The film has a fascinatingly-ambivalent relationship with its main protagonist, Scarlett O'Hara. She is obviously a very strong female character, and her resourcefulness and enterprise in difficult times is justly-celebrated… however, at what price? In order to spite the Yankees for destroying her way of life, Scarlett essentially becomes those whom she holds in such contempt, surrendering any remaining traces of honour or integrity. There's no doubt that she commits damnable atrocities, often at the expense of those who love her, but the film can't quite bring itself to hate her – the audience is left suspended in midstream, presented with a wolf in sheep's clothing, but nonetheless expected to celebrate the clothing for its practicality and expediency. Conversely, Melanie Hamilton (the lovely Olivia de Havilland) embodies kindness and selflessness, but she is inevitably doomed to a premature death, perhaps a product of her inability to adapt to this new lifestyle. In the gritty aftermath of the American Civil War, the kind and decent are condemned to an uneasy demise, whereas the crass, opportunistic Scarlett lives to greet another day.

The film should have ended with Clarke Gable's immortal parting words, a fade to black as his figure disappears forever into the mist, with our selfish and unprincipled anti-heroine having finally received her comeuppance, three times filled and running over. After stopping at nothing to obtain what she wants, Scarlett ultimately finds that she has been chasing an illusion, and, in the meantime, she has pushed away all that she still holds dear in this world, the one man who potentially offered her a lifetime of happiness. But, alas, Selznick had a lot of money riding on this picture, and it certainly would not have done to disappoint the ladies in the audience. Instead, the film concludes with Scarlett's optimistic epitaph – "after all, tomorrow is another day!" – implying that she may eventually win Rhett back, or, at least, that she'll never stop trying. Whether I want her to succeed is an entirely different matter. Scarlett is almost the female equivalent of Tim Holt's George Amberson-Minafer, arrogant and thoroughly deserving of a comeuppance, and neither deserved a happy ending, regardless of whether or not the studio provided one.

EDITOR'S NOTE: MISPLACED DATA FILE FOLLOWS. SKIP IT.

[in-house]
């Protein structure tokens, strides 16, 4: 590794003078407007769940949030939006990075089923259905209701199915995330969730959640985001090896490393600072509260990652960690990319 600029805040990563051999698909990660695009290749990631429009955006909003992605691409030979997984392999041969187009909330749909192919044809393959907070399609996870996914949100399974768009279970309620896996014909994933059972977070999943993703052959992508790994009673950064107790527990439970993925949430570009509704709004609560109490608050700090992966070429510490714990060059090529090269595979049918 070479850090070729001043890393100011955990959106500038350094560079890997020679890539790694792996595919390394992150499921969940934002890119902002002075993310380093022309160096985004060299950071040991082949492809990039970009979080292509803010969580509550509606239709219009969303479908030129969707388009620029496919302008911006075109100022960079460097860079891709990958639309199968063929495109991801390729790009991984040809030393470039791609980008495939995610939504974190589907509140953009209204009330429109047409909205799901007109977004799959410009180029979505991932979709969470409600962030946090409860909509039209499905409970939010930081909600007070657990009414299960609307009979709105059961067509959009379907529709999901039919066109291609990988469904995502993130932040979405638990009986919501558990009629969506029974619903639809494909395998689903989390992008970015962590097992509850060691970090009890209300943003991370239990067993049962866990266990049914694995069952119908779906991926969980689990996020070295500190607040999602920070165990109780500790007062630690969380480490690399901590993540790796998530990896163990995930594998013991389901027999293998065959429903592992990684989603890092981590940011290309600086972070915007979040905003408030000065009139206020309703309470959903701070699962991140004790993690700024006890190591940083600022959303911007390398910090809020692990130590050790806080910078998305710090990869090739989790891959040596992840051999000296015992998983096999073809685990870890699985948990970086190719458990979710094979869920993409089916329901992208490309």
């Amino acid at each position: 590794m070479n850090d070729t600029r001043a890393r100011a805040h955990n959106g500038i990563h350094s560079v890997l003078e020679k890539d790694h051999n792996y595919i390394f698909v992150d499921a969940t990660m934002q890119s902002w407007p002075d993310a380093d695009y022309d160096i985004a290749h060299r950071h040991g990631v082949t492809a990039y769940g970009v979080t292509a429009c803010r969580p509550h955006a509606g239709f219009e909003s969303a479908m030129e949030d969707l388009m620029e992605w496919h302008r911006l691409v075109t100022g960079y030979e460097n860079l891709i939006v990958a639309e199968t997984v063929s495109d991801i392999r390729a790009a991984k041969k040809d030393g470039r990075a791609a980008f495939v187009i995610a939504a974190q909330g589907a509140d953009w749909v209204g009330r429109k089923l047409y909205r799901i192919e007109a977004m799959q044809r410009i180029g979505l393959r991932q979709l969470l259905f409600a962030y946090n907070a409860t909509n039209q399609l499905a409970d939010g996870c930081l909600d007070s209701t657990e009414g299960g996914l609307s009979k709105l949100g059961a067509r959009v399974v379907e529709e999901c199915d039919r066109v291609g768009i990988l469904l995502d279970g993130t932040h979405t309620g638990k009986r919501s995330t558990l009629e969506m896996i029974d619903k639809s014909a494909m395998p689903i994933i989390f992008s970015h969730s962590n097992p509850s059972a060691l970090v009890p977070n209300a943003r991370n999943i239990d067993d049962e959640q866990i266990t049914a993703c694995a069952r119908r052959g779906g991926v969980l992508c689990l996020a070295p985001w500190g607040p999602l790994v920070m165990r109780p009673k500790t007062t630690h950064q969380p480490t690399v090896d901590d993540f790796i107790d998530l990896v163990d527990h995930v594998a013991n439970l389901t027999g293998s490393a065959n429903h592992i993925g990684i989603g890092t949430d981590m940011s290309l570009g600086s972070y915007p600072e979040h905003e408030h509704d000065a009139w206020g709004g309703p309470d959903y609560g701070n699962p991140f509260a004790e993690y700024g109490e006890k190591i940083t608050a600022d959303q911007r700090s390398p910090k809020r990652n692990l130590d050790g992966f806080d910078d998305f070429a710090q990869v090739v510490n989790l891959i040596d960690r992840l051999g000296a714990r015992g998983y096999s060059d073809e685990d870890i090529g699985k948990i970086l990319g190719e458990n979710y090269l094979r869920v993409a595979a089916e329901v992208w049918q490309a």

Currently my #4 film of 1939:
1) Mr. Smith Goes To Washington (Frank Capra)
2) Only Angels Have Wings (Howard Hawks)
3) The Wizard Of Oz (Victor Fleming, Mervyn LeRoy, Richard Thorpe, King Vidor)
4) Gone with the Wind (Victor Fleming, George Cukor, Sam Wood)
5) The Hunchback of Notre Dame (William Dieterle)

12th Academy Awards, 1940:
* Best Picture (win)
* Best Director - Victor Fleming (win)
* Best Actress in a Leading Role - Vivien Leigh (win)
* Best Actress in a Supporting Role - Hattie McDaniel (win)
* Best Art Direction - Lyle R. Wheeler (win)
* Best Cinematography, Colour - Ernest Haller, Ray Rennahan (win)
* Best Film Editing - Hal C. Kern, James E. Newcom (win)
* Best Writing, Screenplay - Sidney Howard (win)
* Best Actor in a Leading Role - Clark Gable (nomination)